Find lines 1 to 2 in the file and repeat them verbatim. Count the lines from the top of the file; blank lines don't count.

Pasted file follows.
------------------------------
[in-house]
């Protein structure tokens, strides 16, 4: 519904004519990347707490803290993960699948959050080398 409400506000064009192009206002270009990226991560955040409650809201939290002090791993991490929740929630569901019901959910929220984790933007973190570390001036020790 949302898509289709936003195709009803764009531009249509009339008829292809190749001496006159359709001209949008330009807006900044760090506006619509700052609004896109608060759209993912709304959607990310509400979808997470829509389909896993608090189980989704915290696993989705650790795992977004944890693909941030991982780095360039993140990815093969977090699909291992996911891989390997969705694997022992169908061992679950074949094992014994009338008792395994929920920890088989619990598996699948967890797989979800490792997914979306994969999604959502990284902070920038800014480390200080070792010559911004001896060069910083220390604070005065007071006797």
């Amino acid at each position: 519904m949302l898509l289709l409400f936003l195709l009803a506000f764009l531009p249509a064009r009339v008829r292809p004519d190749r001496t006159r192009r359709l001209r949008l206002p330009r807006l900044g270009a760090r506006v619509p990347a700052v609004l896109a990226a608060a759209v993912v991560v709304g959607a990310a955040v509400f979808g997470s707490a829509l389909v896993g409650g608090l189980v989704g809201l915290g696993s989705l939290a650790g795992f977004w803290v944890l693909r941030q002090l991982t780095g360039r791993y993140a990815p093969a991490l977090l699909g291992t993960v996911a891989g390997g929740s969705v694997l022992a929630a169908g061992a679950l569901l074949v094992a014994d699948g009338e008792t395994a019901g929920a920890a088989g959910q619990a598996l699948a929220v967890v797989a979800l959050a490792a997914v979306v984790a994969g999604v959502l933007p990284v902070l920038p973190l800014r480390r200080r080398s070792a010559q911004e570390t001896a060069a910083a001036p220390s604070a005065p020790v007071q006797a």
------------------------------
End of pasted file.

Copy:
[in-house]
């Protein structure tokens, strides 16, 4: 519904004519990347707490803290993960699948959050080398 409400506000064009192009206002270009990226991560955040409650809201939290002090791993991490929740929630569901019901959910929220984790933007973190570390001036020790 949302898509289709936003195709009803764009531009249509009339008829292809190749001496006159359709001209949008330009807006900044760090506006619509700052609004896109608060759209993912709304959607990310509400979808997470829509389909896993608090189980989704915290696993989705650790795992977004944890693909941030991982780095360039993140990815093969977090699909291992996911891989390997969705694997022992169908061992679950074949094992014994009338008792395994929920920890088989619990598996699948967890797989979800490792997914979306994969999604959502990284902070920038800014480390200080070792010559911004001896060069910083220390604070005065007071006797």